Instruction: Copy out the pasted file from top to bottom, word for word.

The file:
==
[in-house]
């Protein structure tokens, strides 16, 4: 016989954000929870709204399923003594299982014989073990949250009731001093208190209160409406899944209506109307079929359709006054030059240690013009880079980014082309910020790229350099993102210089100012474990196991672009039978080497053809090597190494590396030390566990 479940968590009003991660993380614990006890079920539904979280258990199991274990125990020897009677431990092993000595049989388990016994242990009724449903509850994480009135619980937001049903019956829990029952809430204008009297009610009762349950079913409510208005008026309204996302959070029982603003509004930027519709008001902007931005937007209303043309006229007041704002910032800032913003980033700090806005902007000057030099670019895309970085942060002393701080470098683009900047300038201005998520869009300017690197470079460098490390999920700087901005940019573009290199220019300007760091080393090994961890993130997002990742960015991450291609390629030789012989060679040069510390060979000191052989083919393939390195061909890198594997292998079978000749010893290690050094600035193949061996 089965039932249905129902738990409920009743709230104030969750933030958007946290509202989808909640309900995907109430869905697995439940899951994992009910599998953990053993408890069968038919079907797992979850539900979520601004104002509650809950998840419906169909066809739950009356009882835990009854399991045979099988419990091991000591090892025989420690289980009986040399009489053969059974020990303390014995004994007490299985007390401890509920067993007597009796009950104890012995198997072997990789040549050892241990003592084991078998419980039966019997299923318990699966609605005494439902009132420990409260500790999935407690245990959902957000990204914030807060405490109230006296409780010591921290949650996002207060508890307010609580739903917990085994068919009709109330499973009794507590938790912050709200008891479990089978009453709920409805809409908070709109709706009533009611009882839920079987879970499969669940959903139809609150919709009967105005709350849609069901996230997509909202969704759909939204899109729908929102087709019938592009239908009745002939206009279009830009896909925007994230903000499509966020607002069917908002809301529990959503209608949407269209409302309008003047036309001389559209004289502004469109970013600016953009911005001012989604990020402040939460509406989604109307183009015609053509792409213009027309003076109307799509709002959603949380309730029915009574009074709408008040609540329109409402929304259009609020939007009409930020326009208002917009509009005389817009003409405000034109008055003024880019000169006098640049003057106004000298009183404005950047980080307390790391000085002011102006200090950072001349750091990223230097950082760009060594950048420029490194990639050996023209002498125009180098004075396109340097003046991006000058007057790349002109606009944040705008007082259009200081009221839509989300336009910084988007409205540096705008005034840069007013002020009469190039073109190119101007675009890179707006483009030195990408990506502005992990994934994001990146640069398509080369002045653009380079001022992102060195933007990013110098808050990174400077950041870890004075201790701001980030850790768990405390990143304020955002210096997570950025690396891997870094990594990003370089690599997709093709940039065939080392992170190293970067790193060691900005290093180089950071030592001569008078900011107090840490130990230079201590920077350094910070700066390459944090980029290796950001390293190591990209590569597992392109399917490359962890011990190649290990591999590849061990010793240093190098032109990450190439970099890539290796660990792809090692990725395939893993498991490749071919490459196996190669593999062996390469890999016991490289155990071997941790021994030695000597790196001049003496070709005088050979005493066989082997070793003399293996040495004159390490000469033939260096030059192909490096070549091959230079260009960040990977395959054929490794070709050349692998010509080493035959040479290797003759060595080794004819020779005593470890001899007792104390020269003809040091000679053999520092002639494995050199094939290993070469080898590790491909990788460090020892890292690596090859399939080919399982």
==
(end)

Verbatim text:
[in-house]
């Protein structure tokens, strides 16, 4: 016989954000929870709204399923003594299982014989073990949250009731001093208190209160409406899944209506109307079929359709006054030059240690013009880079980014082309910020790229350099993102210089100012474990196991672009039978080497053809090597190494590396030390566990 479940968590009003991660993380614990006890079920539904979280258990199991274990125990020897009677431990092993000595049989388990016994242990009724449903509850994480009135619980937001049903019956829990029952809430204008009297009610009762349950079913409510208005008026309204996302959070029982603003509004930027519709008001902007931005937007209303043309006229007041704002910032800032913003980033700090806005902007000057030099670019895309970085942060002393701080470098683009900047300038201005998520869009300017690197470079460098490390999920700087901005940019573009290199220019300007760091080393090994961890993130997002990742960015991450291609390629030789012989060679040069510390060979000191052989083919393939390195061909890198594997292998079978000749010893290690050094600035193949061996 089965039932249905129902738990409920009743709230104030969750933030958007946290509202989808909640309900995907109430869905697995439940899951994992009910599998953990053993408890069968038919079907797992979850539900979520601004104002509650809950998840419906169909066809739950009356009882835990009854399991045979099988419990091991000591090892025989420690289980009986040399009489053969059974020990303390014995004994007490299985007390401890509920067993007597009796009950104890012995198997072997990789040549050892241990003592084991078998419980039966019997299923318990699966609605005494439902009132420990409260500790999935407690245990959902957000990204914030807060405490109230006296409780010591921290949650996002207060508890307010609580739903917990085994068919009709109330499973009794507590938790912050709200008891479990089978009453709920409805809409908070709109709706009533009611009882839920079987879970499969669940959903139809609150919709009967105005709350849609069901996230997509909202969704759909939204899109729908929102087709019938592009239908009745002939206009279009830009896909925007994230903000499509966020607002069917908002809301529990959503209608949407269209409302309008003047036309001389559209004289502004469109970013600016953009911005001012989604990020402040939460509406989604109307183009015609053509792409213009027309003076109307799509709002959603949380309730029915009574009074709408008040609540329109409402929304259009609020939007009409930020326009208002917009509009005389817009003409405000034109008055003024880019000169006098640049003057106004000298009183404005950047980080307390790391000085002011102006200090950072001349750091990223230097950082760009060594950048420029490194990639050996023209002498125009180098004075396109340097003046991006000058007057790349002109606009944040705008007082259009200081009221839509989300336009910084988007409205540096705008005034840069007013002020009469190039073109190119101007675009890179707006483009030195990408990506502005992990994934994001990146640069398509080369002045653009380079001022992102060195933007990013110098808050990174400077950041870890004075201790701001980030850790768990405390990143304020955002210096997570950025690396891997870094990594990003370089690599997709093709940039065939080392992170190293970067790193060691900005290093180089950071030592001569008078900011107090840490130990230079201590920077350094910070700066390459944090980029290796950001390293190591990209590569597992392109399917490359962890011990190649290990591999590849061990010793240093190098032109990450190439970099890539290796660990792809090692990725395939893993498991490749071919490459196996190669593999062996390469890999016991490289155990071997941790021994030695000597790196001049003496070709005088050979005493066989082997070793003399293996040495004159390490000469033939260096030059192909490096070549091959230079260009960040990977395959054929490794070709050349692998010509080493035959040479290797003759060595080794004819020779005593470890001899007792104390020269003809040091000679053999520092002639494995050199094939290993070469080898590790491909990788460090020892890292690596090859399939080919399982």